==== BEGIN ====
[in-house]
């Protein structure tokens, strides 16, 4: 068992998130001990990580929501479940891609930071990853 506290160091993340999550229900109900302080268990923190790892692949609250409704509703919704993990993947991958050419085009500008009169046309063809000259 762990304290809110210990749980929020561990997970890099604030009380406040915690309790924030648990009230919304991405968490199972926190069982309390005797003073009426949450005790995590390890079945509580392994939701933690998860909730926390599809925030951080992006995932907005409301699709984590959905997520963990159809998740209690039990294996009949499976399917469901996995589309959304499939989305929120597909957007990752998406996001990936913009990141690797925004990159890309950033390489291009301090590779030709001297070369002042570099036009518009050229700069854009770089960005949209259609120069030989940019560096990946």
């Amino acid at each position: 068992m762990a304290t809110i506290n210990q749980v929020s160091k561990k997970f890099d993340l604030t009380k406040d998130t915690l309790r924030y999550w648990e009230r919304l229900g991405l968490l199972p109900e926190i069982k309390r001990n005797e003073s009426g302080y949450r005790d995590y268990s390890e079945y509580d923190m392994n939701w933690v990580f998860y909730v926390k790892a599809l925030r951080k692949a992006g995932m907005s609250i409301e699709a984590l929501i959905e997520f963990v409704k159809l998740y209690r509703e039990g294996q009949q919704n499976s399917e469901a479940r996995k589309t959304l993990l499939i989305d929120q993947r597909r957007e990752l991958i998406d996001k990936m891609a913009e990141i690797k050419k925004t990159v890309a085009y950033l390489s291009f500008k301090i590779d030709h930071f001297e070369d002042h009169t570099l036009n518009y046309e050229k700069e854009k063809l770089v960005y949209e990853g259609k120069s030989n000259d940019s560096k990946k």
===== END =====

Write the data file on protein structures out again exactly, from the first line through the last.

[in-house]
């Protein structure tokens, strides 16, 4: 068992998130001990990580929501479940891609930071990853 506290160091993340999550229900109900302080268990923190790892692949609250409704509703919704993990993947991958050419085009500008009169046309063809000259 762990304290809110210990749980929020561990997970890099604030009380406040915690309790924030648990009230919304991405968490199972926190069982309390005797003073009426949450005790995590390890079945509580392994939701933690998860909730926390599809925030951080992006995932907005409301699709984590959905997520963990159809998740209690039990294996009949499976399917469901996995589309959304499939989305929120597909957007990752998406996001990936913009990141690797925004990159890309950033390489291009301090590779030709001297070369002042570099036009518009050229700069854009770089960005949209259609120069030989940019560096990946």
């Amino acid at each position: 068992m762990a304290t809110i506290n210990q749980v929020s160091k561990k997970f890099d993340l604030t009380k406040d998130t915690l309790r924030y999550w648990e009230r919304l229900g991405l968490l199972p109900e926190i069982k309390r001990n005797e003073s009426g302080y949450r005790d995590y268990s390890e079945y509580d923190m392994n939701w933690v990580f998860y909730v926390k790892a599809l925030r951080k692949a992006g995932m907005s609250i409301e699709a984590l929501i959905e997520f963990v409704k159809l998740y209690r509703e039990g294996q009949q919704n499976s399917e469901a479940r996995k589309t959304l993990l499939i989305d929120q993947r597909r957007e990752l991958i998406d996001k990936m891609a913009e990141i690797k050419k925004t990159v890309a085009y950033l390489s291009f500008k301090i590779d030709h930071f001297e070369d002042h009169t570099l036009n518009y046309e050229k700069e854009k063809l770089v960005y949209e990853g259609k120069s030989n000259d940019s560096k990946k």